Principal CitiesDublin, Cork, Limerick, Galway, Tallaght, Waterford, Drogheda, Swords, Dundalk, Bray
Language(s)Irish/Gaelic, English
Local CurrencyEuro (EUR)
Major ReligionRoman Catholic
Date Formatdd-mm-yyyy
Time ZoneIrish Standard Time (GMT+1)
Country Dial Code+353
Population5.04 million
Border CountriesLand border: the Republic of Ireland–United Kingdom border, sometimes referred to as the Irish border, which separates the Republic of Ireland from Northern Ireland. Maritime border: the United Kingdom.
Tax Year1 January to 31 December (calendar year)
VAT %9%
Minimum Wage€10.50 per hour
Taxpayer Identification NumbersPersonal Public Service Number (PPS No)
Tax Reference Numbers (TRNs) – for non-natural persons, which can be Companies, Partnerships, Trusts, and Unincorporated Bodies
CHY Numbers – for eligible bodies who qualify for a charitable tax exemption
VAT Number
Leading Sectorspharmaceutical and medical technology, software, ICT, financial services, trade, agriculture, mining, and fishing
Main importsPlanes, Helicopters, and/or Spacecraft, Packaged Medicaments, Blood, antisera, vaccines, toxins and cultures, Computers, and Nitrogen Heterocyclic Compounds
Main exportsBlood, antisera, vaccines, toxins and cultures, Packaged Medicaments, Nitrogen Heterocyclic Compounds, Integrated Circuits, and Scented Mixtures
Main trading partnersUnited States, Germany, United Kingdom, Belgium, Netherlands, and China
Government TypeUnitary parliamentary republic
Current Prime MinisterMichael D. Higgins (President), Micheál Martin (Taoiseach/Prime Minister)

The Main Sectors of the Irish Economy

Ireland focuses on the following key sectors, which all have a significant impact on the country’s economy:

  1. Environmental Resources (Agriculture, Mining, Forestry, and Fishing) – These primary industries of Ireland rely on the country’s rich natural resources. These industries account for 5% of the country’s GDP and employ about 8% of the total labor force.

    Ireland has a great potential for agriculture considering its large fertile pasture, particularly in the southern and midland regions. However, agriculture contributes only 1% of the GDP.

    With a 9% forest cover, Ireland is one of the least forested countries in Europe. It mainly relies on wood import as it tries to increase the forest cover. The country’s fishing industry only focuses on aquaculture.

    The mining industry relies mainly on the production of lead, zinc, alumina, and a small quantity of minerals such as copper, gold, limestone, and gypsum. Ireland is one of the major exporters of zinc.

  2. Pharmaceutical And Medical Technology – The pharmaceutical and medical technology industry is one of the fastest growing industries in Ireland as a result of the high demand, steep competition, and emerging start-ups.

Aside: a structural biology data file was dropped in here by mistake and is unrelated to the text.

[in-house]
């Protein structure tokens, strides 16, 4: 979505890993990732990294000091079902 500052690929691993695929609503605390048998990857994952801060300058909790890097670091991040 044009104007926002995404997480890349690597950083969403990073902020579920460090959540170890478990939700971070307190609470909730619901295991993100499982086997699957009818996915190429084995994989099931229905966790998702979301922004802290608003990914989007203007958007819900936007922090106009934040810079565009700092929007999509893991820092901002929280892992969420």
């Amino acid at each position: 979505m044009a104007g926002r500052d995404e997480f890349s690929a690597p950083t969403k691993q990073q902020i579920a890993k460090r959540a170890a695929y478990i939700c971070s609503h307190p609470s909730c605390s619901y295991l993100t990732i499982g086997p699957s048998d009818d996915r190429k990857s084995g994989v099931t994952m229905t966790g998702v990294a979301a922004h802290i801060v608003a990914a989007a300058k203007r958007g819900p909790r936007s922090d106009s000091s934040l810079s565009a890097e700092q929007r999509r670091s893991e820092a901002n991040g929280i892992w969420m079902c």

The medical technology and research sector has over 100 companies responsible for the employment of about 25,000 people and generating 9.4 billion euros annually. The pharmaceutical industry, on the other hand, employs nearly 50,000 and generates about 60 billion euros of export annually. Most of the pharma companies are based in Ringaskiddy and Little Island.

    Biologics is the fastest growing sector within the pharma industry with expansions and several start-ups taking place.

  3. Software And ICT – The success of the technology industry in Ireland has resulted from the increase in the number of foreign companies setting up their offices in the country, especially in Dublin. Due to the impending Brexit, more and more fintech companies are moving to Dublin.
    The ICT sector employs over 35,000 people, generating about 35 billion euros annually. Ireland has over 200 ICT companies including most of the top ten largest ICT companies. Most of these companies are based in Dublin and include Facebook, Google, eBay, Amazon, LinkedIn, Twitter, PayPal, and Microsoft.

    The software sector generates over 16 billion euros annually and employs about 20,000 people. Ireland is the second-largest exporter of software in the world. Some of the top ten global technology firms (like Apple) have their operations in Ireland.

  4. Financial Services – The sector employs nearly 35,000 people and generates an average of 2 billion euros in taxes. The country continues to attract, develop, and retain financial services, thanks to the continued foreign direct investments. Ireland is Europe’s 7th largest provider of wholesale financial services.

    Most of the financial companies can be found at the International Financial Service Center in Dublin. There are over 60 credit institutions in Ireland and the banking sector is dominated by Bank of Ireland, AIB Bank, and Ulster Bank.

  5. Trade and Exports – Trade and export are one of the main components of the economy of Ireland. All the manufactured products must be sold for the country to earn revenue. Trade in the country is worth about €165 billion, generated mainly from service and merchandise trade. Export plays a significant role in the growth of the economy.

    Ireland is among the largest exporter of software-related goods, medical devices, and pharmaceuticals. The country is also the largest producer of zinc and the second-largest producer of lead in Europe. These minerals contribute greatly to Ireland’s export earnings.

Compliance Highlights

  • Revenue (Irish Tax and Customs) – The Office of the Revenue Commissioners was established by Government Order in 1923. The core business is the assessment and collection of taxes and duties. Revenue’s mandate derives from obligations imposed by statute and by Government and as a result of Ireland’s membership of the European Union (EU). In broad terms, the work includes:
    • assessing, collecting, and managing taxes and duties that account for over 93% of Exchequer Revenue